Songs and Stories for Kwanza
Let us pull together and celebrate the Seven Principals of Kwanzaa.*
Sing and clap along with April as she teaches you songs in Zulu (Zimbabwe) and Akan (Ghana). Using folktales from African, the Caribbean Islands and African-American traditions and others, April tells the stories that help to illustrate one or more of the Seven Principals of Kwanzaa.
Kwanzaa Program for Jack & Jills of Westchester County
Learn about Dr. Maulana Karenga's legacy and of Umoja (Unity), Kujichagulia (Self-Determination), Ujima (Collective Work and Responsibility), Ujamaa (Cooperative Economics), Nia (Purpose), Kuumba (Creativity), and Imani (Faith) through stories and songs. A must for any Kwanzaa celebration, this show is informative and entertaining.
Or why not have April come and do a Unity Workshop with your youth or adult group!
April will lead your group through a series of challenges with activities that are fun, energizing and make you think. Participants will listen, think, share and get tell their own stories. We will sing songs and use African proverbs that help us to understand the meaning of the Seven Kwanzaa Principals.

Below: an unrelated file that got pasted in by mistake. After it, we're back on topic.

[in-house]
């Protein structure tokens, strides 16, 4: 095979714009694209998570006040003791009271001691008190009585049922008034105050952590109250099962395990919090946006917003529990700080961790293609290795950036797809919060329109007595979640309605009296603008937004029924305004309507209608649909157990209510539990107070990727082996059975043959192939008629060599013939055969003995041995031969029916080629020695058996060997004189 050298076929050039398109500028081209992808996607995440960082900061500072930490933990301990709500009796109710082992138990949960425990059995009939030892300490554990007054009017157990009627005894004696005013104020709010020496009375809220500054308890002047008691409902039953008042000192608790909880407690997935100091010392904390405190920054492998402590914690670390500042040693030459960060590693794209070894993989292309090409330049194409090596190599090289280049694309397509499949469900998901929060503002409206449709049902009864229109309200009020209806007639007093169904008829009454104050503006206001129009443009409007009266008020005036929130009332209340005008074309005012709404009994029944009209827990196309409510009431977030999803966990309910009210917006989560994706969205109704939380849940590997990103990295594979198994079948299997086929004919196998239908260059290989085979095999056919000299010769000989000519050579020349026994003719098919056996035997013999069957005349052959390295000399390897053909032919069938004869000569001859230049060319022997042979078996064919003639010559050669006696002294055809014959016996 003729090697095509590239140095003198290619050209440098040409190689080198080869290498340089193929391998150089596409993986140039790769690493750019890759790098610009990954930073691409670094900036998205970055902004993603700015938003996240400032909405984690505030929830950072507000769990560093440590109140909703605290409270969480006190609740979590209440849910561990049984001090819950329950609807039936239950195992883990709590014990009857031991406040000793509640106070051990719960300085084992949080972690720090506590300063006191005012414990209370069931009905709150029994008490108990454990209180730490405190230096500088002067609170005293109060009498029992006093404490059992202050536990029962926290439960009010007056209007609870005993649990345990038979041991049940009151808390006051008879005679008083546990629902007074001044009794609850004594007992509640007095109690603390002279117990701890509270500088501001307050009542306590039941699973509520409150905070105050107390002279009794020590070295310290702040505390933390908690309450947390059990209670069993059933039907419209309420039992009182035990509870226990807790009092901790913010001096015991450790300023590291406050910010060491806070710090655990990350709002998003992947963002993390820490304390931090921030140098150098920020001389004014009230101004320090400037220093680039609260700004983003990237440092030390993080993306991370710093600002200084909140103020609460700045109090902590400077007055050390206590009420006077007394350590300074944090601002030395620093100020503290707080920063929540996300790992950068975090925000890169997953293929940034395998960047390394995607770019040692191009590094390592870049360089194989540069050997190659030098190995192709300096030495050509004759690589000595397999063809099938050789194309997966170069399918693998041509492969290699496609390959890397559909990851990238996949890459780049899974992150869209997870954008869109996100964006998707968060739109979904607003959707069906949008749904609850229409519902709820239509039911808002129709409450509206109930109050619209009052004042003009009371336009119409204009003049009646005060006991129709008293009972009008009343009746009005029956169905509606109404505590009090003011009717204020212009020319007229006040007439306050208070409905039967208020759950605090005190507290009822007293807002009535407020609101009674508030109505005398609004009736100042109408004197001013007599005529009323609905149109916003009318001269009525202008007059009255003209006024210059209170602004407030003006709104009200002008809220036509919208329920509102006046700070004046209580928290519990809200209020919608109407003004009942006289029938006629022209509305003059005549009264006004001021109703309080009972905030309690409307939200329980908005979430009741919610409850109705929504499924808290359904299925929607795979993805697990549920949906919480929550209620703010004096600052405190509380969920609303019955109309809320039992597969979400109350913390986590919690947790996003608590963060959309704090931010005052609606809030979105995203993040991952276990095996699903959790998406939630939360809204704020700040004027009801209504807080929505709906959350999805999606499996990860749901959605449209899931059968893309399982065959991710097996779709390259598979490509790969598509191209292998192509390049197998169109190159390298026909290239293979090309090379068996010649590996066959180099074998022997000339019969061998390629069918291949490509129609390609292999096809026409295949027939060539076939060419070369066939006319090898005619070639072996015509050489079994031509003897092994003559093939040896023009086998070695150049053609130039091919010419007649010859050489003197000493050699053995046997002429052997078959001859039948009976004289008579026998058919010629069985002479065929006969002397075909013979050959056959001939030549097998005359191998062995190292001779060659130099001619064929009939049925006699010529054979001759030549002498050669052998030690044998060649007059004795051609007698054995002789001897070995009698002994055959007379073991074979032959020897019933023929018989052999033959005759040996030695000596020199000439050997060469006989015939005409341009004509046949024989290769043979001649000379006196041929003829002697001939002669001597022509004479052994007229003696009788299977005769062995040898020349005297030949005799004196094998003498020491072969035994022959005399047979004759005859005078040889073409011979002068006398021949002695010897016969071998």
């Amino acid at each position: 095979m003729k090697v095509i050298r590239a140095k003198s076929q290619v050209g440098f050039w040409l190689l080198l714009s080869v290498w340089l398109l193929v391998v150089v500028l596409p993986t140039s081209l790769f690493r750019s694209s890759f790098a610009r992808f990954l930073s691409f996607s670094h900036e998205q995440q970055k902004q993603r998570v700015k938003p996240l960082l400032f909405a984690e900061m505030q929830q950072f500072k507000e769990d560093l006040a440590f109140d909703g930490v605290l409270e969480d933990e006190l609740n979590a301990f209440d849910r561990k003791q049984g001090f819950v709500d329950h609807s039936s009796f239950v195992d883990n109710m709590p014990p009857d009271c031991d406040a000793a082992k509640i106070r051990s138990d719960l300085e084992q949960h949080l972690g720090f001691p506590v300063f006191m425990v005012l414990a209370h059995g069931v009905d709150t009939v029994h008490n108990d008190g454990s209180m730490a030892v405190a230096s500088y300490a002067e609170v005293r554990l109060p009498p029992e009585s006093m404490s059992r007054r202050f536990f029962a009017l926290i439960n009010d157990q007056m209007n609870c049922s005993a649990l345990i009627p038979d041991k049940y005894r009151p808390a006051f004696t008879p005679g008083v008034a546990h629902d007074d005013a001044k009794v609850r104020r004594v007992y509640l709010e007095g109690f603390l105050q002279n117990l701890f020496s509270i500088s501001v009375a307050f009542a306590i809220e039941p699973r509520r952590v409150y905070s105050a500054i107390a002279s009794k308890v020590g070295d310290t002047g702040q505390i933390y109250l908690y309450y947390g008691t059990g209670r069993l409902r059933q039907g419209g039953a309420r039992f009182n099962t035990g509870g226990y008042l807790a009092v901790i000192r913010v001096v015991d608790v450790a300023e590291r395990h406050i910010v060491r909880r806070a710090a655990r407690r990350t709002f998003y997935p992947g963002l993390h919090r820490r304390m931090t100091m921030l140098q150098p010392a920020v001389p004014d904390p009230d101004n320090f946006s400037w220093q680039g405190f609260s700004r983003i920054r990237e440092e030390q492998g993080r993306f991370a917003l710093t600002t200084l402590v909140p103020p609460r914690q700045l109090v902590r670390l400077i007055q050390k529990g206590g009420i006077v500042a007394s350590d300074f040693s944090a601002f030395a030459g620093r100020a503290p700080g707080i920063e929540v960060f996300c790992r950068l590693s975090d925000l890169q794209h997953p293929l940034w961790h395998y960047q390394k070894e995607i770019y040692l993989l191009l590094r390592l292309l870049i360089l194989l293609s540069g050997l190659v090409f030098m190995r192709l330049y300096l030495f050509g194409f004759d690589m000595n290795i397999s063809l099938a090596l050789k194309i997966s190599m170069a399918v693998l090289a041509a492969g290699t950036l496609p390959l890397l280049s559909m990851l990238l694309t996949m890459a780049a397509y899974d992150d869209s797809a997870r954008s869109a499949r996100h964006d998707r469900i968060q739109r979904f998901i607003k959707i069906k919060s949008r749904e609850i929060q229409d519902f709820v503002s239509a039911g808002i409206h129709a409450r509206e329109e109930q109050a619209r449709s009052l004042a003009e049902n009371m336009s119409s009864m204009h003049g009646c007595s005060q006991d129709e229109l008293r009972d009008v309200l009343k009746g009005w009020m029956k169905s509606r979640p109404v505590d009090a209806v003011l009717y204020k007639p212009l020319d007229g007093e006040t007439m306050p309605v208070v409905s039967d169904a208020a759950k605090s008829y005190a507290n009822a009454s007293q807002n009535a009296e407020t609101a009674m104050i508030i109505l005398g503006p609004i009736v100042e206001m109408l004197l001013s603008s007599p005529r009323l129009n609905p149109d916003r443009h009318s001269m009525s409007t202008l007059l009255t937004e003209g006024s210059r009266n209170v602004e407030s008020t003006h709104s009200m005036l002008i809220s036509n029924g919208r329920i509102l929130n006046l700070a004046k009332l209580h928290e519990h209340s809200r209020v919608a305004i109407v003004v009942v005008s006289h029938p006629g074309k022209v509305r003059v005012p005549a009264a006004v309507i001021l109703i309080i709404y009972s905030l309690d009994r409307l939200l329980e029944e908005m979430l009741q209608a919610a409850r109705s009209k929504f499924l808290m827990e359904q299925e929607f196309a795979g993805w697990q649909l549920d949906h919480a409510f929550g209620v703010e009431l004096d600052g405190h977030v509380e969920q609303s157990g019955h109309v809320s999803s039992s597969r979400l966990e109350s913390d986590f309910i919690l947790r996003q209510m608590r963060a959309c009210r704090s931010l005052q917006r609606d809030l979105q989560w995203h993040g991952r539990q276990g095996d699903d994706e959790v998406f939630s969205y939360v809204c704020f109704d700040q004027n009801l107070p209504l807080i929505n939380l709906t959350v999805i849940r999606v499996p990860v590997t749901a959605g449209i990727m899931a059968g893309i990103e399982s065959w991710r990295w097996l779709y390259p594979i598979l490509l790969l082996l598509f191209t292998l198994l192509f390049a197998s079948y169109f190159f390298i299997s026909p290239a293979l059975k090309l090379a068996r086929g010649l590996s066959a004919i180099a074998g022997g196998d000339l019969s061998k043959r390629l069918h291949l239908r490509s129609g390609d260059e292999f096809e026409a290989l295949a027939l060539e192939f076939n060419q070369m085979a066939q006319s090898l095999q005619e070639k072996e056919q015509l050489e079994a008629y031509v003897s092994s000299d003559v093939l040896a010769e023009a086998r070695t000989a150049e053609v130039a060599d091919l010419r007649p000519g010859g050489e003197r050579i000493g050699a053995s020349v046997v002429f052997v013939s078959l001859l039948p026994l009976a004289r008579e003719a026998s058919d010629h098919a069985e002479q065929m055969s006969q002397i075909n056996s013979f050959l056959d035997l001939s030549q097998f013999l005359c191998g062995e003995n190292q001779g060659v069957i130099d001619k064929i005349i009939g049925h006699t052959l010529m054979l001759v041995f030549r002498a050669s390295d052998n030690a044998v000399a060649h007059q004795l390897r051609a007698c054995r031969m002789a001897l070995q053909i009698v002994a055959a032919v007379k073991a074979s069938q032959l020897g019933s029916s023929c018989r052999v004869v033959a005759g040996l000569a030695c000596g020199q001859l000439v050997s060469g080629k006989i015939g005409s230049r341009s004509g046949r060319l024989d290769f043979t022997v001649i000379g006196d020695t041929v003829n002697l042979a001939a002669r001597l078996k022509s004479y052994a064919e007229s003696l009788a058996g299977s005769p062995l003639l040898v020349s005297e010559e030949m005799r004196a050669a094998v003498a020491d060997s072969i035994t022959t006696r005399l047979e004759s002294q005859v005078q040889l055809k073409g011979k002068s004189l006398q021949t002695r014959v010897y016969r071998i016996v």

April tells stories for Kwanzaa at Dix Hills Library, 2012
Two is more fun than one!
April will bring a live musician (or two!) with her to join in the celebration. Please ask about an affordable fee for a two or three person show for your event.
*Kwanzaa is an African American and Pan-African holiday which celebrates family, community and culture. Kwanzaa is celebrated from 26 December thru 1 January.
April and Ayodele Maakheru tell stories at Queens, NY school
Kinara candle holder with Kwanzaa candles
The kinara holds red, green, and a black candle which represent the Seven Principles of Kwanzaa. A new candle is lit each day of Kwanzaa, beginning in the center. April explains the Seven Principles and the meaning of each candle's color.
Workshop with Students and Parents and April, 2012